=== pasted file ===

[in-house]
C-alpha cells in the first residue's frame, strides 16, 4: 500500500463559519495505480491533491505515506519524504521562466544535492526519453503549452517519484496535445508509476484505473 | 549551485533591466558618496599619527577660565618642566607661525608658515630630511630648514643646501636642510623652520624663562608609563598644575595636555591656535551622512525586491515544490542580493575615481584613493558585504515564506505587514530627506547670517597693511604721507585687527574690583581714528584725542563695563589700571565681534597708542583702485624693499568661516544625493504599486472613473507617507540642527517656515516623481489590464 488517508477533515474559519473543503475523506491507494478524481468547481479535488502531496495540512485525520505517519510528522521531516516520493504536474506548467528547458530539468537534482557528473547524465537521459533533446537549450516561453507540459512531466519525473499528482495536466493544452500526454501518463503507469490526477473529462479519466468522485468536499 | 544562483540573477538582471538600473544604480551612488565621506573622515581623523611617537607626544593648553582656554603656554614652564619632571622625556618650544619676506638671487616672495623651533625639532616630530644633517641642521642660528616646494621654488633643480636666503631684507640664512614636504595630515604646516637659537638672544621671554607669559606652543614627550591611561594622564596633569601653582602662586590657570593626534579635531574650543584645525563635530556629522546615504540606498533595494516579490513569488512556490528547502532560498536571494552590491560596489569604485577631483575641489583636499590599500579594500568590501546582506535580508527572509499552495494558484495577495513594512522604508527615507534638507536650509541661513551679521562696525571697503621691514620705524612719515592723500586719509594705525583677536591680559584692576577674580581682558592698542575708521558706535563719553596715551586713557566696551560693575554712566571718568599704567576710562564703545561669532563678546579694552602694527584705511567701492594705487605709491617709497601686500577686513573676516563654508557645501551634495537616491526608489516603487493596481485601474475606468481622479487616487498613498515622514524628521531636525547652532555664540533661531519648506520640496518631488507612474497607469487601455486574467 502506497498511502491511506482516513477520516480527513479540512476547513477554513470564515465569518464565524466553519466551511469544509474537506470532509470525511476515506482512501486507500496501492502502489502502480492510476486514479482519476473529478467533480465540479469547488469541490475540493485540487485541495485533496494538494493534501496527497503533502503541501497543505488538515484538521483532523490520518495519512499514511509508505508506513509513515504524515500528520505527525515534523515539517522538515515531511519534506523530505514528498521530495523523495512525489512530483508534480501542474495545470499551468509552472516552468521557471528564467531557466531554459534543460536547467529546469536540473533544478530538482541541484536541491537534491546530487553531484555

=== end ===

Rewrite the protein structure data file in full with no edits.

[in-house]
C-alpha cells in the first residue's frame, strides 16, 4: 500500500463559519495505480491533491505515506519524504521562466544535492526519453503549452517519484496535445508509476484505473 | 549551485533591466558618496599619527577660565618642566607661525608658515630630511630648514643646501636642510623652520624663562608609563598644575595636555591656535551622512525586491515544490542580493575615481584613493558585504515564506505587514530627506547670517597693511604721507585687527574690583581714528584725542563695563589700571565681534597708542583702485624693499568661516544625493504599486472613473507617507540642527517656515516623481489590464 488517508477533515474559519473543503475523506491507494478524481468547481479535488502531496495540512485525520505517519510528522521531516516520493504536474506548467528547458530539468537534482557528473547524465537521459533533446537549450516561453507540459512531466519525473499528482495536466493544452500526454501518463503507469490526477473529462479519466468522485468536499 | 544562483540573477538582471538600473544604480551612488565621506573622515581623523611617537607626544593648553582656554603656554614652564619632571622625556618650544619676506638671487616672495623651533625639532616630530644633517641642521642660528616646494621654488633643480636666503631684507640664512614636504595630515604646516637659537638672544621671554607669559606652543614627550591611561594622564596633569601653582602662586590657570593626534579635531574650543584645525563635530556629522546615504540606498533595494516579490513569488512556490528547502532560498536571494552590491560596489569604485577631483575641489583636499590599500579594500568590501546582506535580508527572509499552495494558484495577495513594512522604508527615507534638507536650509541661513551679521562696525571697503621691514620705524612719515592723500586719509594705525583677536591680559584692576577674580581682558592698542575708521558706535563719553596715551586713557566696551560693575554712566571718568599704567576710562564703545561669532563678546579694552602694527584705511567701492594705487605709491617709497601686500577686513573676516563654508557645501551634495537616491526608489516603487493596481485601474475606468481622479487616487498613498515622514524628521531636525547652532555664540533661531519648506520640496518631488507612474497607469487601455486574467 502506497498511502491511506482516513477520516480527513479540512476547513477554513470564515465569518464565524466553519466551511469544509474537506470532509470525511476515506482512501486507500496501492502502489502502480492510476486514479482519476473529478467533480465540479469547488469541490475540493485540487485541495485533496494538494493534501496527497503533502503541501497543505488538515484538521483532523490520518495519512499514511509508505508506513509513515504524515500528520505527525515534523515539517522538515515531511519534506523530505514528498521530495523523495512525489512530483508534480501542474495545470499551468509552472516552468521557471528564467531557466531554459534543460536547467529546469536540473533544478530538482541541484536541491537534491546530487553531484555